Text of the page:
My reply: Since when is the encryption of stored files not enough? These days, it is free and easy to encrypt not only individual files, but even entire hard drives (or
partitions) can be protected with bit-locker encryption. With this kind
encryption of stored files, along with encryption of e-mail in transit (e.g.,
using PKI), Protected Health Information (PHI) is protected end-to-end (in transit and at rest), which is about as secure as you can get!
In contrast, the Web Services approach can leave PHI exposed at the web server, e.g., when Web Services provide the in-transit encryption and when they transform the PHI
format as it passes between disparate EHRs. With the SMTP pub/sub node-to-node
architecture, on the other hand, all encryption and PHI transformations are
done by the sender prior to transporting the e-mail.
One more thing about XML security: Encryption vulnerabilities. According to an interesting (and technical) blog post by a cryptographic engineer, encrypting XML securely requires extra steps to prevent a "ciphertext" attack that exposes the encrypted XML content. The author concludes: "If your system is online and doesn't have a solid, well-analyzed protection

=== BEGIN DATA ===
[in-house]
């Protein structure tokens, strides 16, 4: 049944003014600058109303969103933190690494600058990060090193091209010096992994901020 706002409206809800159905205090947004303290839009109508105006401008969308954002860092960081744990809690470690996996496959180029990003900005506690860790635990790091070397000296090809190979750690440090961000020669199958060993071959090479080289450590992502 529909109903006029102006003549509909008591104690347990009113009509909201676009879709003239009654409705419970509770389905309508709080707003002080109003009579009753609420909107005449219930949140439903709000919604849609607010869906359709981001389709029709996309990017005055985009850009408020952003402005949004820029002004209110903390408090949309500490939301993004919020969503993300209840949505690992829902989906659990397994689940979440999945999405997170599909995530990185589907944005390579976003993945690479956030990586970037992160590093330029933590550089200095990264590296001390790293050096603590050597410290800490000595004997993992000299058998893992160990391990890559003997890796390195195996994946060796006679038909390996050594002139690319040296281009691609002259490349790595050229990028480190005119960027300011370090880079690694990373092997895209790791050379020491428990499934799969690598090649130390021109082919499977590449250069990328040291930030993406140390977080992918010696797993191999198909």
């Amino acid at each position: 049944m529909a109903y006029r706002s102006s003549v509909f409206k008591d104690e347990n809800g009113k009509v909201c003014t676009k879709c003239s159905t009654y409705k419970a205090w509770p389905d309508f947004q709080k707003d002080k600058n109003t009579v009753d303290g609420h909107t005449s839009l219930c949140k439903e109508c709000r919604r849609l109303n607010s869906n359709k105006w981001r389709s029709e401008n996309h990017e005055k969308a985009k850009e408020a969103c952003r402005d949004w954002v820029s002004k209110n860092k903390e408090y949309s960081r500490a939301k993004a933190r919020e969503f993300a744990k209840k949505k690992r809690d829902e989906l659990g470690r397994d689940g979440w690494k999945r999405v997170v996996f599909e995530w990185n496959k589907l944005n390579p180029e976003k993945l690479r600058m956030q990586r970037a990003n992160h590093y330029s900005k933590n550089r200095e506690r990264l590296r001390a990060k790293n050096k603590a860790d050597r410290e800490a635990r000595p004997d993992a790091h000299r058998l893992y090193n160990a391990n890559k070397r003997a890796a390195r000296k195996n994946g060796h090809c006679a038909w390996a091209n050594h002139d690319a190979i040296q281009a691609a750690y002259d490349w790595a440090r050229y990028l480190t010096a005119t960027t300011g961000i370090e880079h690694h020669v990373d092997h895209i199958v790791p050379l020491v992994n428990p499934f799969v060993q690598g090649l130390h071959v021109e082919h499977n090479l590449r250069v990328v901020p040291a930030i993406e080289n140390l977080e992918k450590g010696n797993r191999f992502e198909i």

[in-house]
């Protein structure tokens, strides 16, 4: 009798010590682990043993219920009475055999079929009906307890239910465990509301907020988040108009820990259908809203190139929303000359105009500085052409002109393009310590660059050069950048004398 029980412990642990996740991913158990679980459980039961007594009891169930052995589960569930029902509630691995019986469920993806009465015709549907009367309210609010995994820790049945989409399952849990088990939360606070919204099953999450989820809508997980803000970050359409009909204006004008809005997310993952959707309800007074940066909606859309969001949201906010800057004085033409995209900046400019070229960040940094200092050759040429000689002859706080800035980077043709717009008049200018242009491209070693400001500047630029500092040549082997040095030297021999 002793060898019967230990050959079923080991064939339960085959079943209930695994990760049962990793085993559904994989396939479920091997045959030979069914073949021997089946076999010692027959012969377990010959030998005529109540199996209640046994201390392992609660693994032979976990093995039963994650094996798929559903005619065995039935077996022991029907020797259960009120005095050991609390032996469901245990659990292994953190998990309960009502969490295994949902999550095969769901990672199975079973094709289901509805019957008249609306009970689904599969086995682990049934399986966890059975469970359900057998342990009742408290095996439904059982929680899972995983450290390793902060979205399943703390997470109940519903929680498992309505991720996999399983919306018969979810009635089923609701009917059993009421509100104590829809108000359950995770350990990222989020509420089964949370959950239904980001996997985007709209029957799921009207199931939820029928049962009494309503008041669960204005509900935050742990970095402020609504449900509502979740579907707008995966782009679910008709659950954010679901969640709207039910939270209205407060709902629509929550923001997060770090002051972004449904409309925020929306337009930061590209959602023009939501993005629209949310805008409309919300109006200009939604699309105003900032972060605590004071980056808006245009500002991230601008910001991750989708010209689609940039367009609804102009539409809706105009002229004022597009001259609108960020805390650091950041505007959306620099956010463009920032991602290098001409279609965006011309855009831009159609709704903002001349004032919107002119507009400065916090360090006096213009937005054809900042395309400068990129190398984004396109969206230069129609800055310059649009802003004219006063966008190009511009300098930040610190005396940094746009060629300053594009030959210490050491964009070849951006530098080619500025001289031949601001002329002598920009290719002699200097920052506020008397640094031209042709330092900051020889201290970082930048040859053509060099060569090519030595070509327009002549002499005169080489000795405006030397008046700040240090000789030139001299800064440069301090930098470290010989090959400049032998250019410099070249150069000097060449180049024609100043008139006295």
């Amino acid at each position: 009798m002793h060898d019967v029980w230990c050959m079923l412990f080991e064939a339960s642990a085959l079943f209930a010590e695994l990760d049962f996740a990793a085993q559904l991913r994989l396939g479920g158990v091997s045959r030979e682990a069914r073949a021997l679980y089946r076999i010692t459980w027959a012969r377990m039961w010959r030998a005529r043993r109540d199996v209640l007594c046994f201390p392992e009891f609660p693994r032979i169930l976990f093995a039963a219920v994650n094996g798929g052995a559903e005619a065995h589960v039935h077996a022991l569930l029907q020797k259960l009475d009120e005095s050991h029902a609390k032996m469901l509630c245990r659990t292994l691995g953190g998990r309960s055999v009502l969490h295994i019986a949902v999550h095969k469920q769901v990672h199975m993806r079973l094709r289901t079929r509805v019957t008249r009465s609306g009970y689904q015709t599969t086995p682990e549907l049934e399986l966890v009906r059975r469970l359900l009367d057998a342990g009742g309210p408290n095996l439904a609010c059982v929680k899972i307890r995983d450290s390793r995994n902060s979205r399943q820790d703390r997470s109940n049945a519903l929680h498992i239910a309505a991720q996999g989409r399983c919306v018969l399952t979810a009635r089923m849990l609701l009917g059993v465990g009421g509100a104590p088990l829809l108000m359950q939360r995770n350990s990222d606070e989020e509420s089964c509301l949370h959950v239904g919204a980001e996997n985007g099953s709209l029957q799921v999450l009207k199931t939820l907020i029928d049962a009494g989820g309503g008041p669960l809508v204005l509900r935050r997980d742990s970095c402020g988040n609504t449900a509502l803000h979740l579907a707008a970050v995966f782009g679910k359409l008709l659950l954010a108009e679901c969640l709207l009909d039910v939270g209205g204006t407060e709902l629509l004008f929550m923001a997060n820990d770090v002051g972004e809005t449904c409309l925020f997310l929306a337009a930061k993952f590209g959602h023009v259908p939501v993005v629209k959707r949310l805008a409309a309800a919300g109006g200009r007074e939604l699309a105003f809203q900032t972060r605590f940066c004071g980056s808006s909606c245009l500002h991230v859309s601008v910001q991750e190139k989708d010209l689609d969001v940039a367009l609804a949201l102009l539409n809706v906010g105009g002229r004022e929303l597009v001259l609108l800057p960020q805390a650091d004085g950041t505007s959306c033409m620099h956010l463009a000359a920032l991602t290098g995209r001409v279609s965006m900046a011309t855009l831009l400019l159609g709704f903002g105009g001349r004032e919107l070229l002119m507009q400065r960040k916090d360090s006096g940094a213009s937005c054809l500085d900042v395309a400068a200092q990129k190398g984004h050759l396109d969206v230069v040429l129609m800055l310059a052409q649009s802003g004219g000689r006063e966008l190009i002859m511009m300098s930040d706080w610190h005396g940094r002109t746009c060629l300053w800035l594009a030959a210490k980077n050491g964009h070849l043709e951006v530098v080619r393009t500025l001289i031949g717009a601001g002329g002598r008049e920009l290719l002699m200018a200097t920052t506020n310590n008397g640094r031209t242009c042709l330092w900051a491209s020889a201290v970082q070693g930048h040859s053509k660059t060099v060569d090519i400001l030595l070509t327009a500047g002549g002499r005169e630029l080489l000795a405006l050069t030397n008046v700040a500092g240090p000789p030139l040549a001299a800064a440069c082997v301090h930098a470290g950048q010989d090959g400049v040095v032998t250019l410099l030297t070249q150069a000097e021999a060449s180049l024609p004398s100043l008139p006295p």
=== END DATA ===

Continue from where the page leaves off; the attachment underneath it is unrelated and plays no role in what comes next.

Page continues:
against them, don't pretend that you're doing anything at all to secure your
data. I wish I had a funny, pithy way to sum this all up. But honestly, I'm
just a little depressed."
Issue 2: Dr. Loonsk wrote that “Because SMTP store and forward infrastructure can only do the push transaction, it is a limited platform standard and a technical
dead-end in trying to address other transaction needs…a true U.S. health system
all seem to need more [which does] not stop with the data that one provider
anticipates another provider will need…[nor] with the assumption that providers
will reliably initiate a store and forward SMTP transaction to move the right
data to all that need them.”
My reply: The SMTP pub/sub node-to-node architecture actually enables both “pull”
transactions whereby the request for the transmission of information is
initiated by the receiver, as well as
“push” whereby the request for a given transaction is initiated by the sender. To perform a pull transaction,
the party who wants to receive the PHI (1st party) e-mails a request